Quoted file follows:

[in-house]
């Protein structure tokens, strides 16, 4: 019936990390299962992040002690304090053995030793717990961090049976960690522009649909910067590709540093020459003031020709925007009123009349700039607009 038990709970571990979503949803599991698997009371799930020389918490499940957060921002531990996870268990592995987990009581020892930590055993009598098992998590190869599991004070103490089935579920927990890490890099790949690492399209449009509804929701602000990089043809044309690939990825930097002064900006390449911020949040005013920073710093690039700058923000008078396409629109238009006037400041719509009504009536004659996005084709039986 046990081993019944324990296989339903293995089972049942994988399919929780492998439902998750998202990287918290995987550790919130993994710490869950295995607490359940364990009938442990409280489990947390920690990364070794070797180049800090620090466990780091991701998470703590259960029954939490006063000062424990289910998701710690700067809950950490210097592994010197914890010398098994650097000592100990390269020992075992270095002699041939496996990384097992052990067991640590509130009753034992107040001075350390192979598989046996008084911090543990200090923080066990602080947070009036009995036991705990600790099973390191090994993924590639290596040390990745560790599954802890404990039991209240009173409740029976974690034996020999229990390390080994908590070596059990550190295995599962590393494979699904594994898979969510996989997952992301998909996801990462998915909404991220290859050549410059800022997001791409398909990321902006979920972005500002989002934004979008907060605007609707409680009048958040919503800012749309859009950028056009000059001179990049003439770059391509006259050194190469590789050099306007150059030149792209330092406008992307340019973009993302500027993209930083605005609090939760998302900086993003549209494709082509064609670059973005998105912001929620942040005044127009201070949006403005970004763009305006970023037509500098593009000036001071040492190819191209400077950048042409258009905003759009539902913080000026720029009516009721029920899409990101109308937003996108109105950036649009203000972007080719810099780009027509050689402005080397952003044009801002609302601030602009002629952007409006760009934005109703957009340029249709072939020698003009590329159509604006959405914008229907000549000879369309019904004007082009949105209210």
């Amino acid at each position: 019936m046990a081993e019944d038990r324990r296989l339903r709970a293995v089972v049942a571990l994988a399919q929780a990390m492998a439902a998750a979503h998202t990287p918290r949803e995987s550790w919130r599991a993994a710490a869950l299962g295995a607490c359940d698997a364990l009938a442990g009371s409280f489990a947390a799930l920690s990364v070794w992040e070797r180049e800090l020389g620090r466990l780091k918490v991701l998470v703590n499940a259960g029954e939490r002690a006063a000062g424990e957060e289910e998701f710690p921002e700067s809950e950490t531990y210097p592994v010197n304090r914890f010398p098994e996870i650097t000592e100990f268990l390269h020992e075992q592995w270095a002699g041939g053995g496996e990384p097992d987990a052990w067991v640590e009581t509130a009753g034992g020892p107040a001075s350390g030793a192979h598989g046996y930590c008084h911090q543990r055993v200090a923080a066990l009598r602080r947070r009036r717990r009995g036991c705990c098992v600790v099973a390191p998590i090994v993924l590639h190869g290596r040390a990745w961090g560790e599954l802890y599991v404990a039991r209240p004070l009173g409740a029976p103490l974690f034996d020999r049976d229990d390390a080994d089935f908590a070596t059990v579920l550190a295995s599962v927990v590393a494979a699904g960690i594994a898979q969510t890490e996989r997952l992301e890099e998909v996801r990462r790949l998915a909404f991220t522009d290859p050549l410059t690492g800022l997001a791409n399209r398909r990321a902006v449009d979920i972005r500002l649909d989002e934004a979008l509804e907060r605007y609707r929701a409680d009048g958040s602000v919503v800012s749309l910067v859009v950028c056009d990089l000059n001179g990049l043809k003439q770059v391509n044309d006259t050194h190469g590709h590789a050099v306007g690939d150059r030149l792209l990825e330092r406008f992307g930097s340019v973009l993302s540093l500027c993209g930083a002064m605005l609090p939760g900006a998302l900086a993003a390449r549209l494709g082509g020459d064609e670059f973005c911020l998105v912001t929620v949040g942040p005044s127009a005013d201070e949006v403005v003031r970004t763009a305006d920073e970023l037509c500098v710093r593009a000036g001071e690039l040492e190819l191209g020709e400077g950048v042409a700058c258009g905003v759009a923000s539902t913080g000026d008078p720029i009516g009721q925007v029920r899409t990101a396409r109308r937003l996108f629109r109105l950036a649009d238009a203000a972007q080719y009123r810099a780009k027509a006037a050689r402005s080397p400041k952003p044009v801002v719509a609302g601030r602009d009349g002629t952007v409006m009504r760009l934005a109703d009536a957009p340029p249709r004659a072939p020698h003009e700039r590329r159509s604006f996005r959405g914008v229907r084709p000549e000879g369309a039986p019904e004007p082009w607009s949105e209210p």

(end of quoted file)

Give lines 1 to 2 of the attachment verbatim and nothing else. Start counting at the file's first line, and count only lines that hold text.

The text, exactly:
[in-house]
């Protein structure tokens, strides 16, 4: 019936990390299962992040002690304090053995030793717990961090049976960690522009649909910067590709540093020459003031020709925007009123009349700039607009 038990709970571990979503949803599991698997009371799930020389918490499940957060921002531990996870268990592995987990009581020892930590055993009598098992998590190869599991004070103490089935579920927990890490890099790949690492399209449009509804929701602000990089043809044309690939990825930097002064900006390449911020949040005013920073710093690039700058923000008078396409629109238009006037400041719509009504009536004659996005084709039986 046990081993019944324990296989339903293995089972049942994988399919929780492998439902998750998202990287918290995987550790919130993994710490869950295995607490359940364990009938442990409280489990947390920690990364070794070797180049800090620090466990780091991701998470703590259960029954939490006063000062424990289910998701710690700067809950950490210097592994010197914890010398098994650097000592100990390269020992075992270095002699041939496996990384097992052990067991640590509130009753034992107040001075350390192979598989046996008084911090543990200090923080066990602080947070009036009995036991705990600790099973390191090994993924590639290596040390990745560790599954802890404990039991209240009173409740029976974690034996020999229990390390080994908590070596059990550190295995599962590393494979699904594994898979969510996989997952992301998909996801990462998915909404991220290859050549410059800022997001791409398909990321902006979920972005500002989002934004979008907060605007609707409680009048958040919503800012749309859009950028056009000059001179990049003439770059391509006259050194190469590789050099306007150059030149792209330092406008992307340019973009993302500027993209930083605005609090939760998302900086993003549209494709082509064609670059973005998105912001929620942040005044127009201070949006403005970004763009305006970023037509500098593009000036001071040492190819191209400077950048042409258009905003759009539902913080000026720029009516009721029920899409990101109308937003996108109105950036649009203000972007080719810099780009027509050689402005080397952003044009801002609302601030602009002629952007409006760009934005109703957009340029249709072939020698003009590329159509604006959405914008229907000549000879369309019904004007082009949105209210």